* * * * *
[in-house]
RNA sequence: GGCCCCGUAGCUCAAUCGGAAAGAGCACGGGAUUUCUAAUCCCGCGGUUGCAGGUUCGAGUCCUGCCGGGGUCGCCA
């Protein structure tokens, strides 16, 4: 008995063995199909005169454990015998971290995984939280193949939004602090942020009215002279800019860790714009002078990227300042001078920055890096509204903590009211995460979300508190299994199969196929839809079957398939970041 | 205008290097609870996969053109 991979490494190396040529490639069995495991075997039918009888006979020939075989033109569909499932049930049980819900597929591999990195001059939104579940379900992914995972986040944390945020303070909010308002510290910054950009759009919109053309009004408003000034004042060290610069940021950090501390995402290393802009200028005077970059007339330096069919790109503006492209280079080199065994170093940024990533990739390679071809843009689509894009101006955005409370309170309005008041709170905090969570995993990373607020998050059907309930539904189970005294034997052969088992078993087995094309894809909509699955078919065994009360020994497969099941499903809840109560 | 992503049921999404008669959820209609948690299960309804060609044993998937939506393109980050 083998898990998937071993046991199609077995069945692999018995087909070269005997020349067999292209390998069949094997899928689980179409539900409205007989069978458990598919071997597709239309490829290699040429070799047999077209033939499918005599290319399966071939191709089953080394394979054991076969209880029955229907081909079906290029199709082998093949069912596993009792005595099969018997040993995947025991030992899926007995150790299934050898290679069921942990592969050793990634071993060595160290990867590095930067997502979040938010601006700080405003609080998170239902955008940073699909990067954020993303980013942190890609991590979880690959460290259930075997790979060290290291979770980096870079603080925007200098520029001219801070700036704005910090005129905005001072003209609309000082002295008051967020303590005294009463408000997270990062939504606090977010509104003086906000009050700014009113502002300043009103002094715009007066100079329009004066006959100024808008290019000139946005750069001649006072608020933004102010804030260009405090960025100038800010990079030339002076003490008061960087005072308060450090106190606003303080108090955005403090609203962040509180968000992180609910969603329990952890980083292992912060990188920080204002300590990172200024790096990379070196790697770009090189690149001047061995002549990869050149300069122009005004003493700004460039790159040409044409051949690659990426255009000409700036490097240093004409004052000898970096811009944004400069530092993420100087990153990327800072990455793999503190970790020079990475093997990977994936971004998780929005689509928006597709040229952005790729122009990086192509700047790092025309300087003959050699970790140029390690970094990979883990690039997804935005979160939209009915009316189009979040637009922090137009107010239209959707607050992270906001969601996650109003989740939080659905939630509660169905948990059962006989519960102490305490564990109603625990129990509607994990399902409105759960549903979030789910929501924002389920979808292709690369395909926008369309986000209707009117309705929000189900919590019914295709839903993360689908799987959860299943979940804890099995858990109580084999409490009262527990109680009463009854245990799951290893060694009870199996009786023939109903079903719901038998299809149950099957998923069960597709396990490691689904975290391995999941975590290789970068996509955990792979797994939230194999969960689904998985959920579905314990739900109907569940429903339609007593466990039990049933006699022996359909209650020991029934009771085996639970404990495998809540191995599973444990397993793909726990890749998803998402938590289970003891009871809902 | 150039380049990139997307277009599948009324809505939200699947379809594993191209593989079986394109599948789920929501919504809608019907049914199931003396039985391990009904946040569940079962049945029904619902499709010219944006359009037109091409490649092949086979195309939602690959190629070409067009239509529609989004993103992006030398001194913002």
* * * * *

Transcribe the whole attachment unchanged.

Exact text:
[in-house]
RNA sequence: GGCCCCGUAGCUCAAUCGGAAAGAGCACGGGAUUUCUAAUCCCGCGGUUGCAGGUUCGAGUCCUGCCGGGGUCGCCA
């Protein structure tokens, strides 16, 4: 008995063995199909005169454990015998971290995984939280193949939004602090942020009215002279800019860790714009002078990227300042001078920055890096509204903590009211995460979300508190299994199969196929839809079957398939970041 | 205008290097609870996969053109 991979490494190396040529490639069995495991075997039918009888006979020939075989033109569909499932049930049980819900597929591999990195001059939104579940379900992914995972986040944390945020303070909010308002510290910054950009759009919109053309009004408003000034004042060290610069940021950090501390995402290393802009200028005077970059007339330096069919790109503006492209280079080199065994170093940024990533990739390679071809843009689509894009101006955005409370309170309005008041709170905090969570995993990373607020998050059907309930539904189970005294034997052969088992078993087995094309894809909509699955078919065994009360020994497969099941499903809840109560 | 992503049921999404008669959820209609948690299960309804060609044993998937939506393109980050 083998898990998937071993046991199609077995069945692999018995087909070269005997020349067999292209390998069949094997899928689980179409539900409205007989069978458990598919071997597709239309490829290699040429070799047999077209033939499918005599290319399966071939191709089953080394394979054991076969209880029955229907081909079906290029199709082998093949069912596993009792005595099969018997040993995947025991030992899926007995150790299934050898290679069921942990592969050793990634071993060595160290990867590095930067997502979040938010601006700080405003609080998170239902955008940073699909990067954020993303980013942190890609991590979880690959460290259930075997790979060290290291979770980096870079603080925007200098520029001219801070700036704005910090005129905005001072003209609309000082002295008051967020303590005294009463408000997270990062939504606090977010509104003086906000009050700014009113502002300043009103002094715009007066100079329009004066006959100024808008290019000139946005750069001649006072608020933004102010804030260009405090960025100038800010990079030339002076003490008061960087005072308060450090106190606003303080108090955005403090609203962040509180968000992180609910969603329990952890980083292992912060990188920080204002300590990172200024790096990379070196790697770009090189690149001047061995002549990869050149300069122009005004003493700004460039790159040409044409051949690659990426255009000409700036490097240093004409004052000898970096811009944004400069530092993420100087990153990327800072990455793999503190970790020079990475093997990977994936971004998780929005689509928006597709040229952005790729122009990086192509700047790092025309300087003959050699970790140029390690970094990979883990690039997804935005979160939209009915009316189009979040637009922090137009107010239209959707607050992270906001969601996650109003989740939080659905939630509660169905948990059962006989519960102490305490564990109603625990129990509607994990399902409105759960549903979030789910929501924002389920979808292709690369395909926008369309986000209707009117309705929000189900919590019914295709839903993360689908799987959860299943979940804890099995858990109580084999409490009262527990109680009463009854245990799951290893060694009870199996009786023939109903079903719901038998299809149950099957998923069960597709396990490691689904975290391995999941975590290789970068996509955990792979797994939230194999969960689904998985959920579905314990739900109907569940429903339609007593466990039990049933006699022996359909209650020991029934009771085996639970404990495998809540191995599973444990397993793909726990890749998803998402938590289970003891009871809902 | 150039380049990139997307277009599948009324809505939200699947379809594993191209593989079986394109599948789920929501919504809608019907049914199931003396039985391990009904946040569940079962049945029904619902499709010219944006359009037109091409490649092949086979195309939602690959190629070409067009239509529609989004993103992006030398001194913002």